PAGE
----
Carbon-based nanomaterials have emerged as a subject of enormous scientific attention due to their outstanding mechanical, electrical and thermal properties. Incorporated in a polymeric matrix, they are expected to significantly improve physical properties of the host medium at extremely small filler content. In
[...] Read more.
Carbon-based nanomaterials have emerged as a subject of enormous scientific attention due to their outstanding mechanical, electrical and thermal properties. Incorporated in a polymeric matrix, they are expected to significantly improve physical properties of the host medium at extremely small filler content. In this work, we report a characterization of various carbonaceous materials by Raman spectroscopy that has become a key technique for the analysis of different types of sp2 nanostructures, including one-dimensional carbon nanotubes, two-dimensional graphene and the effect of disorder in their structures. The dispersion behavior of the D and G’ Raman bands, that is, their shift to higher frequencies with increasing laser excitation energy, is used to assess the interfacial properties between the filler and the surrounding polymer in the composites. Full article
(This article belongs to the Special Issue Graphene Nanocomposite for Advanced Applications)
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Review

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Open AccessReview Graphene-Oxide Nano Composites for Chemical Sensor Applications
C 2016, 2(2), 12; doi:10.3390/c2020012
Received: 26 February 2016 / Revised: 30 March 2016 / Accepted: 7 April 2016 / Published: 12 April 2016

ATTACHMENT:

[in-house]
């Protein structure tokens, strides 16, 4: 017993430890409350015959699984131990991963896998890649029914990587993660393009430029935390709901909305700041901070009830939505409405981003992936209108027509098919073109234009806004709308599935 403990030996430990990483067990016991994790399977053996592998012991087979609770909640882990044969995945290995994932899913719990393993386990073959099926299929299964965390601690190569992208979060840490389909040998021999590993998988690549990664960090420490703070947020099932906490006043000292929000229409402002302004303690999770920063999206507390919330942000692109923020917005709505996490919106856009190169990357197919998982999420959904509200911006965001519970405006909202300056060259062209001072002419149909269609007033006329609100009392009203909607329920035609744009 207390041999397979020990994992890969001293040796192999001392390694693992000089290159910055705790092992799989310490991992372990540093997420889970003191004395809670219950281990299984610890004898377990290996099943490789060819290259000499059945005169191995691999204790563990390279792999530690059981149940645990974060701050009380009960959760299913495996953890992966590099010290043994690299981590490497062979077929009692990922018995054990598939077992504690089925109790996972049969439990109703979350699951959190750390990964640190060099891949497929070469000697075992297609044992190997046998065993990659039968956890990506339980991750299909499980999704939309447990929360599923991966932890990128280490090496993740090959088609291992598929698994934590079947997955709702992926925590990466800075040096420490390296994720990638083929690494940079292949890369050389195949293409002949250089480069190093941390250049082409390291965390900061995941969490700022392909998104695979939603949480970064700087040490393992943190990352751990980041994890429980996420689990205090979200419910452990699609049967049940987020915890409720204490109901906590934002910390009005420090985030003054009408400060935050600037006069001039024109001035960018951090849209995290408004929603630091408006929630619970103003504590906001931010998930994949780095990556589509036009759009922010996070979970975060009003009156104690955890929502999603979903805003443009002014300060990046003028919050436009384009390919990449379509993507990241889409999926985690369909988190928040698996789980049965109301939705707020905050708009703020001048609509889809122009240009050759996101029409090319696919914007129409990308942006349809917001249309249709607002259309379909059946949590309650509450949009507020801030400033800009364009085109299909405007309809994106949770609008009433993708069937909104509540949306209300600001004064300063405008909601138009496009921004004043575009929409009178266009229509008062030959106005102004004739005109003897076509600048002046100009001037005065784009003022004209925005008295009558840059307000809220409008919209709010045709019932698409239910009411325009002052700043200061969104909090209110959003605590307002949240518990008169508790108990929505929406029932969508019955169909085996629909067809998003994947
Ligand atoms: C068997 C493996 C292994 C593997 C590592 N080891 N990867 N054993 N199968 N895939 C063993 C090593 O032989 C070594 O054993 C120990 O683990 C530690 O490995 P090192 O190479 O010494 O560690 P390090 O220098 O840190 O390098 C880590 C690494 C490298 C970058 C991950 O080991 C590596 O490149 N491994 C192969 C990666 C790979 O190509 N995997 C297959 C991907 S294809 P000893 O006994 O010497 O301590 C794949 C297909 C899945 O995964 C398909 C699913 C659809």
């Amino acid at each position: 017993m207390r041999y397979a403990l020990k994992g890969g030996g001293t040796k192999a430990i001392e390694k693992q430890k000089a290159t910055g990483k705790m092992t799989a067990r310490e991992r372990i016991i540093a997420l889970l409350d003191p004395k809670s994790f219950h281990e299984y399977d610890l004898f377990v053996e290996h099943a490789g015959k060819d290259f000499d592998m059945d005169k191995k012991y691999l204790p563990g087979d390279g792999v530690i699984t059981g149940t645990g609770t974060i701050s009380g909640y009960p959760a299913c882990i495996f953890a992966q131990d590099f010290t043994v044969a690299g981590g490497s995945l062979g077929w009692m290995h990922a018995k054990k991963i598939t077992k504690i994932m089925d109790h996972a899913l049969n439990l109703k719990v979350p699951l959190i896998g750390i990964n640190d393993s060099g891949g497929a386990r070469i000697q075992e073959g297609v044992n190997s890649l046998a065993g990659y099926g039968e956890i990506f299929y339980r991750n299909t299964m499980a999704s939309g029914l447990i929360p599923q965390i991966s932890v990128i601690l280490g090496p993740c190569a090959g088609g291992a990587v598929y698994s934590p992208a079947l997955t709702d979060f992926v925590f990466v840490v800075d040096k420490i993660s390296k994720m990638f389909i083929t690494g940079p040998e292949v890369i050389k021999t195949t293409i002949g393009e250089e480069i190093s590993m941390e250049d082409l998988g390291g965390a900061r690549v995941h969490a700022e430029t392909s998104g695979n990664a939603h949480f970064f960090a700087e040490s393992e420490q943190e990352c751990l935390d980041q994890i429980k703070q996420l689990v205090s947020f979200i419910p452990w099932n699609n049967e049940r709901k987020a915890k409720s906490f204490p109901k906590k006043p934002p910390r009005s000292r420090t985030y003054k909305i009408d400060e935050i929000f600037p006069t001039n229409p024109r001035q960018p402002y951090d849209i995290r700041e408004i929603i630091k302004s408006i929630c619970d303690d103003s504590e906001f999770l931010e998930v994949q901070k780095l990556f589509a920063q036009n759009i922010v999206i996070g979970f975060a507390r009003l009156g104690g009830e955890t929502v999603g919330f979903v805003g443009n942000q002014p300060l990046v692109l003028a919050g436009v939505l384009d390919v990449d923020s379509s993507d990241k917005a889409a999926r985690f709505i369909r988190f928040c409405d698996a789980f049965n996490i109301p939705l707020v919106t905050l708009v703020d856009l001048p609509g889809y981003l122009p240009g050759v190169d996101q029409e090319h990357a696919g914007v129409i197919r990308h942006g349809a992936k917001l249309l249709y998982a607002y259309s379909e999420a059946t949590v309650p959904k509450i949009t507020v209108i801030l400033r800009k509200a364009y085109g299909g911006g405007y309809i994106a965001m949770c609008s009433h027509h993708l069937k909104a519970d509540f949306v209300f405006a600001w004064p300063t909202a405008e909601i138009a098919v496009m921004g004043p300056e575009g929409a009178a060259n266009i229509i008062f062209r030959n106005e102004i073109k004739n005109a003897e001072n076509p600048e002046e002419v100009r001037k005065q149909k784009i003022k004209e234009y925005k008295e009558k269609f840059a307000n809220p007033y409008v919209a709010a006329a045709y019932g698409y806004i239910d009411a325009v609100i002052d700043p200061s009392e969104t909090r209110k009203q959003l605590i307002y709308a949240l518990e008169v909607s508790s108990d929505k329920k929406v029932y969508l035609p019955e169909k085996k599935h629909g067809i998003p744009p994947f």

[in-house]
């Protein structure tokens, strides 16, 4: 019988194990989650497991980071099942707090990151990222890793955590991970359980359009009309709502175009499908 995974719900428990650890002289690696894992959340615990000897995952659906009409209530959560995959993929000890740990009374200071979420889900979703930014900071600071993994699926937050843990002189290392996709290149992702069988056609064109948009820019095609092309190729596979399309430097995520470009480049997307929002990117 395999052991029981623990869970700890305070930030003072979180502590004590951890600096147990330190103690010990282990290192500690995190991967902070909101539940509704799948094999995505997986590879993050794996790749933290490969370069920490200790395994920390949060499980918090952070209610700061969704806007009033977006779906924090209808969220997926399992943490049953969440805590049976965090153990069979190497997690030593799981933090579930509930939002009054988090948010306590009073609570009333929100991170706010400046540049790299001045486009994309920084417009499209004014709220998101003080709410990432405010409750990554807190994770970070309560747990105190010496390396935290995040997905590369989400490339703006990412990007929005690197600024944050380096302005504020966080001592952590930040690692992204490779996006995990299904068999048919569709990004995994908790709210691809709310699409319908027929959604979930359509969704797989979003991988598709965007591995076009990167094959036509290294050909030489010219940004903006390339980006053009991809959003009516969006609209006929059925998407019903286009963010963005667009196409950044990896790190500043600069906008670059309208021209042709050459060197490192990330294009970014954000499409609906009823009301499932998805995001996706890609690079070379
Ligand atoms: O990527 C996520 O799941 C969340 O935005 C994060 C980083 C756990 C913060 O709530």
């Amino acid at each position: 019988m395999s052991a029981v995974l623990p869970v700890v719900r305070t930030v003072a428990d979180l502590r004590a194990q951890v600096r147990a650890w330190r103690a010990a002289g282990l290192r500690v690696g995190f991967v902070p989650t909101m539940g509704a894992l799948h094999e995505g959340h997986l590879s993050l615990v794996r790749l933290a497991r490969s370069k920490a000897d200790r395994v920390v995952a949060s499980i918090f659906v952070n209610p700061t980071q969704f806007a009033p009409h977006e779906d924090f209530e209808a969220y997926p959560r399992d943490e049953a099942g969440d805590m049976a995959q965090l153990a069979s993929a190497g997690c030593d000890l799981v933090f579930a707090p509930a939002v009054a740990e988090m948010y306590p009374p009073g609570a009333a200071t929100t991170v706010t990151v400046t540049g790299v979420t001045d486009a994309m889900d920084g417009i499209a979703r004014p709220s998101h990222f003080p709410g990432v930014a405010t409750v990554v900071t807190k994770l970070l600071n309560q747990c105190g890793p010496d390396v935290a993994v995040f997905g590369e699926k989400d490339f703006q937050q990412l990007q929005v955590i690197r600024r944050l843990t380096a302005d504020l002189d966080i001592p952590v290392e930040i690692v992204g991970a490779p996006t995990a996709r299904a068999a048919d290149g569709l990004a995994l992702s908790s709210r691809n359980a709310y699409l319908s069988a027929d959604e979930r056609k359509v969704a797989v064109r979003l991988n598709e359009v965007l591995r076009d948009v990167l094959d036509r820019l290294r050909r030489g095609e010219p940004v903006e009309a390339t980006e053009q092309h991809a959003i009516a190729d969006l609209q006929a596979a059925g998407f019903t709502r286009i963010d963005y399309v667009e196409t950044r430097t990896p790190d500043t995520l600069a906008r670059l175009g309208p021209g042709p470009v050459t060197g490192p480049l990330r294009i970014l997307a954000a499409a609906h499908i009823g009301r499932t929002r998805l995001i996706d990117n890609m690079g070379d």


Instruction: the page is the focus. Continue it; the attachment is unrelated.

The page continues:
Cited by 3 | PDF Full-text (3589 KB) | HTML Full-text | XML Full-text
Abstract
Of late, graphene has occupied the attention of almost all researchers working globally in the area of materials science. Graphene nanocomposites are the latest additions to the wonder applications of graphene. One of the promising applications of the graphene-oxide nanocomposites is chemical sensing
[...] Read more.
Of late, graphene has occupied the attention of almost all researchers working globally in the area of materials science. Graphene nanocomposites are the latest additions to the wonder applications of graphene. One of the promising applications of the graphene-oxide nanocomposites is chemical sensing which is useful for monitoring the toxicity, inflammability, and explosive nature of chemicals. Well known binary oxides like ZnO, TiO2, SnO2, WO3, and CuO when combined with graphene in the form of nanocomposites have excellent potential for detecting trace amounts of hazardous gases and chemicals. In this article the preparations, characterizations, and the chemical sensor applications of graphene-oxide nanocomposites are presented in detail. Full article
(This article belongs to the Special Issue Graphene Nanocomposite for Advanced Applications)